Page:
Rebuild the Bass

Rebuild the Bass
WO-team Wild Ocean Team
Published On March 23, 2021
image description Reading Time 3 minutes

We Need to Rebuild Striped Bass, Not Move the Goal Posts

The Atlantic States Marine Fisheries Commission (ASMFC) is seeking public input on potential changes to the Atlantic Striped Bass Interstate Fishery Management Plan (ISFMP).  Ten issues are presented in a Public Information Document (PID) for what will be Amendment 7 to the plan.  It’s the issue missing from the PID that has us most concerned – rebuilding the striped bass population.In the spring of 2019, the ASMFC’s Atlantic Striped Bass Management Board approved a new stock assessment for management use.  The assessment concluded that striped bass are overfished, the result of years of chronic overfishing.  In accordance with the current striped bass plan (Amendment 6 to the Atlantic Striped Bass ISFMP), the overfished status should have triggered action to restore the population within ten years.  Now here we are, two years later, still waiting on the Management Board to develop options to rebuild striped bass.

Instead of addressing the issue of rebuilding, the Amendment 7 PID proposes changing the biological reference points, measured by female spawning stock biomass, that define an overfished and a rebuilt population. By moving the goal posts, the status of the striped bass population would magically improve. Voilà!

There is no new scientific information that justifies altering the reference points. The threshold biomass (used to indicate an overfished status) is based on the condition of the female spawning stock in 1995, the year striped bass recovered after crashing in the early 1980s and a broad age structure was documented in the population. Managing for an expanded age structure helps guard against recruitment overfishing, the major cause of the 1980s population crash.

The current biomass target (where management should aim to be) is based on the threshold biomass with an added 25% to reflect the healthy condition of the population in the 1970s before it began to decline.  The PID suggests that this target may be unattainable, but this suggestion is misleading. The fishing mortality level set to achieve the biomass target (Ftarget) has been exceeded every year since the striped bass stock was declared rebuilt in 1995, and overfishing has occurred in 13 out of the last 15 years.  How could this happen under a management plan designed to maintain a healthy striped bass population?  The answer lies, in part, in the ISFMP’s provision for “conservation equivalency.” Conservation equivalency allows states and jurisdictions to implement alternative regulations that are supposed to achieve the same conservation benefit as the standard measures within the plan. The effectiveness of these alternate plans is often difficult to track and evaluate.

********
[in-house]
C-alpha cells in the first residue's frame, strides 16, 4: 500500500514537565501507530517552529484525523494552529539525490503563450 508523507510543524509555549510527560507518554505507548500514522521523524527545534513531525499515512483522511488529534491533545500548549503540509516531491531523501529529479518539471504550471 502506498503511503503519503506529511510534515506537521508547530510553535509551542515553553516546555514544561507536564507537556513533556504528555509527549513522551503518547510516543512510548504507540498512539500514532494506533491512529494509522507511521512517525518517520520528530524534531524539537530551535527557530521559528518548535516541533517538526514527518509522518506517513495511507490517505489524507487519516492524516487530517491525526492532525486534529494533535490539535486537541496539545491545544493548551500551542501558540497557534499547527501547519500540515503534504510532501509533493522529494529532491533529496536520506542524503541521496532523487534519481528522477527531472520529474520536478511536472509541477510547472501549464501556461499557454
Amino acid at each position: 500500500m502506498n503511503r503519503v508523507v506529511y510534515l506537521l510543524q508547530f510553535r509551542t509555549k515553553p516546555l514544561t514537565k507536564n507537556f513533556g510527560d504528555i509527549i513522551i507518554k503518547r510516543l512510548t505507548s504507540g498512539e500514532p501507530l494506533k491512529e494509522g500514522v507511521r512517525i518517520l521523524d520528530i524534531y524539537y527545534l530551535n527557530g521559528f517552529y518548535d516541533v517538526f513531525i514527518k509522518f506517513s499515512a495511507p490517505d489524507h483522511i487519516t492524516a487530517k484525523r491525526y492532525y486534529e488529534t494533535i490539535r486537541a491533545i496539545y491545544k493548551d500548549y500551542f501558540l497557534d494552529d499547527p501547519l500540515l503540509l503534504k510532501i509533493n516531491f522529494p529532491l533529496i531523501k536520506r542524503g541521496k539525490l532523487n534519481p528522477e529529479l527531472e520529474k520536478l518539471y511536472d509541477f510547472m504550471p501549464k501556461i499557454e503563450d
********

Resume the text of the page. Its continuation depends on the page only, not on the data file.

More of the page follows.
Striped bass are also sensitive to environmental conditions. Water quality, habitat and forage availability impact striped bass productivity, and these impacts are becoming more pronounced because of climate change.  Scientists have labeled striped bass as “highly vulnerable” to climate change. While fishery managers cannot control climate change, they can prepare for and help mitigate impacts to fish stocks.

Over 100,000 jobs are supported by Atlantic striped bass fishing, and it’s past time tor fishery managers to turn their attention to restoring the population.  Please take a minute to contact the ASMFC, and tell them to make rebuilding striped bass the centerpiece of Amendment 7.  Send your comments directly through email or use our form below to customize a letter.

The comment period has now closed.  The ASMFC Atlantic Striped Bass Management Board will review public comments received during its webinar meeting scheduled for May 5.  Thanks to everyone who weighed in to support rebuilding striped bass!

Read the letter Wild Oceans submitted to the ASMFC.